Thanks to Tod Chambers, Bryan Morrison, and Dan Gleason for talking through these ideas with me, and to Arden Hegele for her encouragement and exceptional editing.
White Coat, Dark Ego: The Fragility of a Young Doctor
Wisdom is not a product of schooling but of the lifelong attempt to acquire it.
—Albert Einstein, The Human Side
In “For Doctors, Age May Be More Than A Number,” Dr. Haider Warraich provides a brief personal reflection about the challenges of being taken seriously as a young doctor, while also criticizing older physicians for being neither as cutting edge nor as successful in treating patients as their younger counterparts. Dr. Warraich does not necessarily proclaim “out with the old and in with the new,” but he does insist that older and more experienced physicians perform more poorly than young ones—and that the data backs up his assertion. What the article misses, however, are the hardships and trauma that seasoned physicians have encountered throughout their careers—hardships that can transform them unrecognizably from the individuals they once were when they first entered the profession. In fact, rather than indicting medicine’s ageist cultural expectations of physicians, the article reveals more about this young doctor’s struggle to find his place in the profession. Dr. Warraich’s primary complaints—of not being taken seriously and promoted quickly because of his youth and inexperience—are rooted in what I call Doogie Howser Problem.
The Doogie Howser Problem: The Challenges of the Young and Inexperienced
From 1989 to 1993, the American Broadcasting Company (ABC) aired a television series called “Doogie Howser, M.D.” The series follows a fictional 14-year-old prodigy with photographic memory who becomes America’s youngest licensed physician. As he struggles with the daily trials of being a teenager, Howser must also constantly grapple with being taken seriously as a young and inexperienced medical doctor. This is a recurring problem for Howser, as he has to prove himself to his patients, their families, and the other medical staff who are older and more experienced. This, in my view, relates to the problem Dr. Warraich describes (albeit in a highly exaggerated form)—hence the Doogie Howser Problem.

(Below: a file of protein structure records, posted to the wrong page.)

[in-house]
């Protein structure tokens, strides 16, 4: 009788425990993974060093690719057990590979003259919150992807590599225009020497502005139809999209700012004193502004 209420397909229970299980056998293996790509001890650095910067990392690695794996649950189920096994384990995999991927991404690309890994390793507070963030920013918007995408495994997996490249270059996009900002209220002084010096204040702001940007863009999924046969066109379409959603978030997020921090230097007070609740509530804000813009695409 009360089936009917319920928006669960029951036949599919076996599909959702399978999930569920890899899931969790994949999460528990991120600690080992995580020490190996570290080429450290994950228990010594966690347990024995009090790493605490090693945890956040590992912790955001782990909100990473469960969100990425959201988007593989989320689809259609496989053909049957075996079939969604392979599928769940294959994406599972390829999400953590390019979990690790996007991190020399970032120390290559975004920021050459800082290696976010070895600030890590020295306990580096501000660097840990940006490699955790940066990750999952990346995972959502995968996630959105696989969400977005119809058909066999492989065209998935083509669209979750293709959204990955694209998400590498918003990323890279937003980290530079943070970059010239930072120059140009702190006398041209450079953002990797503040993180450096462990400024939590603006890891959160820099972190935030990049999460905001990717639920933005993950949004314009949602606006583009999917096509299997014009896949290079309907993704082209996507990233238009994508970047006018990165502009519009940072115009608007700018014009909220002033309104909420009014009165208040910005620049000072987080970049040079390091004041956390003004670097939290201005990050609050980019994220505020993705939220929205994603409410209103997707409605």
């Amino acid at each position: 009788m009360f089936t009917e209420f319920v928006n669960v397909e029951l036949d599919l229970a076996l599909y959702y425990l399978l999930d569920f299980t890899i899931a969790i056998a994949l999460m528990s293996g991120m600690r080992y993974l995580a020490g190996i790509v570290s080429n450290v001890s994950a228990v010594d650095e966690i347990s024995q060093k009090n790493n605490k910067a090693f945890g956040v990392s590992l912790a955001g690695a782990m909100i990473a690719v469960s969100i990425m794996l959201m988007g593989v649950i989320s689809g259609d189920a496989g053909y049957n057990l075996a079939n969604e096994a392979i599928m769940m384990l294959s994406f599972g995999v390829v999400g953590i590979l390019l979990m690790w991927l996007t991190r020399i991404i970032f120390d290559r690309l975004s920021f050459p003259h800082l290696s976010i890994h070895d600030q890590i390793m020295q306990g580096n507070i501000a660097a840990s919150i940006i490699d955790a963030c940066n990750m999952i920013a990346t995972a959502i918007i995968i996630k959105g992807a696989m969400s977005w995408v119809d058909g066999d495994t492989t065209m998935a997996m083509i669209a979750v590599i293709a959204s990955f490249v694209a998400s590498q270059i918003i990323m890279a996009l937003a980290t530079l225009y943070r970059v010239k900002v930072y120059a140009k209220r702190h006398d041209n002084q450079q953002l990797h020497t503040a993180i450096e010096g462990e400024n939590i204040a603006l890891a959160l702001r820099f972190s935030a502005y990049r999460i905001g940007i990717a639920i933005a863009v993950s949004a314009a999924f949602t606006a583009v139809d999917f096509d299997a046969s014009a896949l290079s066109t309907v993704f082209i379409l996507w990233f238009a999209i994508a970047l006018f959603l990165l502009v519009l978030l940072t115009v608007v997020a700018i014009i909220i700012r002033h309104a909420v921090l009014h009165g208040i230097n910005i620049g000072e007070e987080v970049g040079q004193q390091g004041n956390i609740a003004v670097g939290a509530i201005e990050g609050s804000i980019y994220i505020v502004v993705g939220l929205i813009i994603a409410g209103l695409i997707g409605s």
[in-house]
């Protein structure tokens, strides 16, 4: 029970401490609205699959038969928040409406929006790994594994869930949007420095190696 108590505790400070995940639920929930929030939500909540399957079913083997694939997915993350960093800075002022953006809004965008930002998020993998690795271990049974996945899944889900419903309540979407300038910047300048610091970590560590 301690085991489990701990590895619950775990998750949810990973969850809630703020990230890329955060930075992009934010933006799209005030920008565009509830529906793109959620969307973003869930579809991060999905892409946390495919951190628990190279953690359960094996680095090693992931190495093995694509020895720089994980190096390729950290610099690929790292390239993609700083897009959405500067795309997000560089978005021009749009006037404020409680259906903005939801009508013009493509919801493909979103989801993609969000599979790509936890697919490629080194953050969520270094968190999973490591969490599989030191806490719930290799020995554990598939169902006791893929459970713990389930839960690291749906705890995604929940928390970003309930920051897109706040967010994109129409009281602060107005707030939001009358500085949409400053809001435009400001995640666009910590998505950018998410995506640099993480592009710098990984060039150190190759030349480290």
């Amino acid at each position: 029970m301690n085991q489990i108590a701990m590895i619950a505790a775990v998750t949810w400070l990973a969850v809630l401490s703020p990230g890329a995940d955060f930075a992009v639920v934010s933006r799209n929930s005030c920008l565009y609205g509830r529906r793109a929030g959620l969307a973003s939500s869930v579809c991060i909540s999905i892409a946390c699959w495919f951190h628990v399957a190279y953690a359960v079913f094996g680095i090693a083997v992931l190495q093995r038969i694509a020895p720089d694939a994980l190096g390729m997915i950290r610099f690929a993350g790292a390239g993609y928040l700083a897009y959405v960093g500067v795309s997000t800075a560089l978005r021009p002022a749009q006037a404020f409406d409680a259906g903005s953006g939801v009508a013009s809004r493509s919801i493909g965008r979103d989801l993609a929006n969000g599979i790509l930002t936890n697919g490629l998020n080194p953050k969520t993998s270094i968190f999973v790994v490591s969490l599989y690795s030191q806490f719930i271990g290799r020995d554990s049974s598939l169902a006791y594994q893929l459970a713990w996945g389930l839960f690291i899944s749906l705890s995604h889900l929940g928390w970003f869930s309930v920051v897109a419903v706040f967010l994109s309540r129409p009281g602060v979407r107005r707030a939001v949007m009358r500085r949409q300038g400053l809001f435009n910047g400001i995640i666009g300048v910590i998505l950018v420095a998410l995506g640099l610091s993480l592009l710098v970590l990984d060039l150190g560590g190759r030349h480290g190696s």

In one scene, a patient questions Howser’s ability to treat him properly and calls him “a kid.” Howser responds, “True, but I’m also a genius. If you have a problem with that I can get you someone who’s older but not as smart as me.” What Howser is missing here is the same problem that the op-ed has overlooked. Howser forgets that being a genius, scoring among the top percentile, or even being able to remember everything that he was taught in medical school, do not translate into being the best physician in diagnosing and treating every patient. Indeed, one research study showed how hospital units with more experienced staff had fewer medical errors, while units with more highly educated staff did not perform any better (Blegen et al., 2001). Failing to recognize the benefits of experience neglects the practical know-how of those who have experienced situations outside of medical school training—a very rich potential source of knowledge that young physicians should tap into through engagement with their older colleagues.